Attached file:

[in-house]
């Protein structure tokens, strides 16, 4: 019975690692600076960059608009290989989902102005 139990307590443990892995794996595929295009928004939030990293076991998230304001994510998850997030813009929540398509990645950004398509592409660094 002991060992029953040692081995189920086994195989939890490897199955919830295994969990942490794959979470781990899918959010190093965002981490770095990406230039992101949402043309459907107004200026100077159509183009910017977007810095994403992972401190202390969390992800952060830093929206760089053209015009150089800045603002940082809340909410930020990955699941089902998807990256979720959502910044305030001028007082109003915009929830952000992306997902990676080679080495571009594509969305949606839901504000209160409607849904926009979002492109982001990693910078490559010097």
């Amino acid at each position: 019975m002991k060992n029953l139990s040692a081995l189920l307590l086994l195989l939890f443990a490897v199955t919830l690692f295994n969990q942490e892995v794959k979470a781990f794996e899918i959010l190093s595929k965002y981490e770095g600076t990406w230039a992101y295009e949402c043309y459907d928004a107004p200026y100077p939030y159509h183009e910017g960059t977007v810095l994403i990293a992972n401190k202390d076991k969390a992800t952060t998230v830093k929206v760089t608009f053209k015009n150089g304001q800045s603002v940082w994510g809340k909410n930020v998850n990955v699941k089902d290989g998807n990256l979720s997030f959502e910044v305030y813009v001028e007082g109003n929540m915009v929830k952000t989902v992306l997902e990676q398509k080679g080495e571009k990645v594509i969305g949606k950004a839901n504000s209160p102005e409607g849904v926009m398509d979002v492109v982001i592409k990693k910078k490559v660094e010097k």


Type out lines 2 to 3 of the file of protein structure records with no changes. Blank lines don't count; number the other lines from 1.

């Protein structure tokens, strides 16, 4: 019975690692600076960059608009290989989902102005 139990307590443990892995794996595929295009928004939030990293076991998230304001994510998850997030813009929540398509990645950004398509592409660094 002991060992029953040692081995189920086994195989939890490897199955919830295994969990942490794959979470781990899918959010190093965002981490770095990406230039992101949402043309459907107004200026100077159509183009910017977007810095994403992972401190202390969390992800952060830093929206760089053209015009150089800045603002940082809340909410930020990955699941089902998807990256979720959502910044305030001028007082109003915009929830952000992306997902990676080679080495571009594509969305949606839901504000209160409607849904926009979002492109982001990693910078490559010097």
């Amino acid at each position: 019975m002991k060992n029953l139990s040692a081995l189920l307590l086994l195989l939890f443990a490897v199955t919830l690692f295994n969990q942490e892995v794959k979470a781990f794996e899918i959010l190093s595929k965002y981490e770095g600076t990406w230039a992101y295009e949402c043309y459907d928004a107004p200026y100077p939030y159509h183009e910017g960059t977007v810095l994403i990293a992972n401190k202390d076991k969390a992800t952060t998230v830093k929206v760089t608009f053209k015009n150089g304001q800045s603002v940082w994510g809340k909410n930020v998850n990955v699941k089902d290989g998807n990256l979720s997030f959502e910044v305030y813009v001028e007082g109003n929540m915009v929830k952000t989902v992306l997902e990676q398509k080679g080495e571009k990645v594509i969305g949606k950004a839901n504000s209160p102005e409607g849904v926009m398509d979002v492109v982001i592409k990693k910078k490559v660094e010097k």